Questions like how to determine that striving for a cure is not actually in the best interest of the patient and when to stop aggressive care and let go are especially complex at a place like ucla, which, as a tertiary and quaternary care facility, tends to the sickest of the sick. patients often don’t come to UCLA until they’ve run out of options, and, because of the extraordinary level of care and the excellence of the hospital and its staff, “They come hoping for us to save them,” Dr. Rosenthal says.

“It does happen, but for many patients, that’s not the outcome,” says Patrick Dowling, M.D., chair of the UCLA Department of Family Medicine. That statement is particularly true for the very elderly. “People are living much longer than before, so we take care of many more people in their late 80s and 90s, and they’re very fragile. at that age, many systems – heart, kidneys, etc. – start breaking down. this is one of those times when more care may not be better care.”

MedMagSpring10-Dr. Tamara Horwich“I THINK THAT WE, AS DOCTORS, really have to be humble and recognize there are cases where we can’t save a life,” says Tamara Horwich, M.D., a heart-transplant specialist at Ronald Reagan UCLA Medical Center. But such acceptance can be a challenge, especially for doctors who treat patients with the most complicated medical cases.

Complex care requires an ability “to look at zebras and find alternatives,” Dr. Rosenthal says. “Doctors who thrive on complexity are really good at doing everything they can to save your life, but in the midst of that effort they might be reluctant to step back and ask if the plan of care is still consistent with the patient’s interests, if there really is a chance for survival.”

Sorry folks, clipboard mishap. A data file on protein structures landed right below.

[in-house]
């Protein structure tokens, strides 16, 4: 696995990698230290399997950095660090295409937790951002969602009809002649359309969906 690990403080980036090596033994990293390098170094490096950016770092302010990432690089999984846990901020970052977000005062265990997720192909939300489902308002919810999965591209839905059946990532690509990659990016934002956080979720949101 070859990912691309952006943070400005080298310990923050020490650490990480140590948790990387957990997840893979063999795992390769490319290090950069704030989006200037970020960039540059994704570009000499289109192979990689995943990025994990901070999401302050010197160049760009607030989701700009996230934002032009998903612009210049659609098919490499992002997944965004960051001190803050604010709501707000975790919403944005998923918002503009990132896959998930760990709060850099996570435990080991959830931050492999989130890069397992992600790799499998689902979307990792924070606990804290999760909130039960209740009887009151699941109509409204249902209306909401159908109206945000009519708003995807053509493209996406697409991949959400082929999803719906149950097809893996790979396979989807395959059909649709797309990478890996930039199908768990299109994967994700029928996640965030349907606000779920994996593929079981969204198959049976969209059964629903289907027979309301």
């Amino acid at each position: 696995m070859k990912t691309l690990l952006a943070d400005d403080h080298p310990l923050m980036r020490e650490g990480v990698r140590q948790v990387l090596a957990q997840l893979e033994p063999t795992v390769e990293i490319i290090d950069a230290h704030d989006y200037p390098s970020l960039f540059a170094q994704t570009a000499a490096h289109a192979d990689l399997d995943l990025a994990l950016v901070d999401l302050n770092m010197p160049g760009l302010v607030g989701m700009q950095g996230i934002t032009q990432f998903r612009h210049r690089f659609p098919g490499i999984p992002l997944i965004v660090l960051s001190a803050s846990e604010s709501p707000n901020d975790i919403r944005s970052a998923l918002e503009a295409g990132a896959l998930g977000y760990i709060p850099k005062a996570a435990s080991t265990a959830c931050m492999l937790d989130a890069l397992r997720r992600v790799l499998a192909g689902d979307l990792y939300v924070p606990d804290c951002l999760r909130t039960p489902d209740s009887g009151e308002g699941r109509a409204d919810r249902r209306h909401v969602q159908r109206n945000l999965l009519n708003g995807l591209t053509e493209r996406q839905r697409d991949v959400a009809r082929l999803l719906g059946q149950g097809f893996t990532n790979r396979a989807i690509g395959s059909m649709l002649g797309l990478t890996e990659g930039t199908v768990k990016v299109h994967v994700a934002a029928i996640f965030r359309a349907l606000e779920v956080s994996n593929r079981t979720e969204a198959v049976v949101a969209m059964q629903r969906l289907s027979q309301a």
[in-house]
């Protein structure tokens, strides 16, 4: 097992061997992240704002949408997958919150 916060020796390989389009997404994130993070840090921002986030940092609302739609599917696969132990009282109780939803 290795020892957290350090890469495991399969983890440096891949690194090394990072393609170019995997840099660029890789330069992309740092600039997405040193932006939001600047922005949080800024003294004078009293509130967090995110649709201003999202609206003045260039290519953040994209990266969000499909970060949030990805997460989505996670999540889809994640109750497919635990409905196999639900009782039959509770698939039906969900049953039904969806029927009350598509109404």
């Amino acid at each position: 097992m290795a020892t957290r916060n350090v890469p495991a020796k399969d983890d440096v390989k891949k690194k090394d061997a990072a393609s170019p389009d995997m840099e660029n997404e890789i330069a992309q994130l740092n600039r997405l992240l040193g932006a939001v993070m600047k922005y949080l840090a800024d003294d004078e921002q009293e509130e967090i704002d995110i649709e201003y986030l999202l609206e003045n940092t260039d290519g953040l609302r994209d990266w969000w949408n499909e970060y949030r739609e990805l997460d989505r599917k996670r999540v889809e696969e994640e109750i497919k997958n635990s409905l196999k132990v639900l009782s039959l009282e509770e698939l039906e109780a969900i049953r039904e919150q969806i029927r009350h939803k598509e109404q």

It is a troubling situation for people who devote their lives “to defeating disease at every stage,” says Dr. Dowling. “They see giving up as a failure.”

What needs to be understood is that “there’s no bad guy here,” says Neil S. Wenger, M.D., director of the UCLA Health System Ethics Center. “It’s a struggle to pull back.”

The struggle to pull back is as real for the families of terminal patients as it is for the physicians who treat their loved ones. And sometimes that can lead to unfortunate outcomes for patients who are no longer able to make decisions for themselves and wind up receiving aggressive care they would not have chosen. “It’s a real roadblock,” Dr. Dowling says. “People want everything done for their loved one, and they don’t understand what that means, what it does. These very aggressive responses can cause pain and injury to a patient, especially to a frail, elderly person.” And once life-sustaining measures are initiated, “it is a very difficult problem to unhook someone.”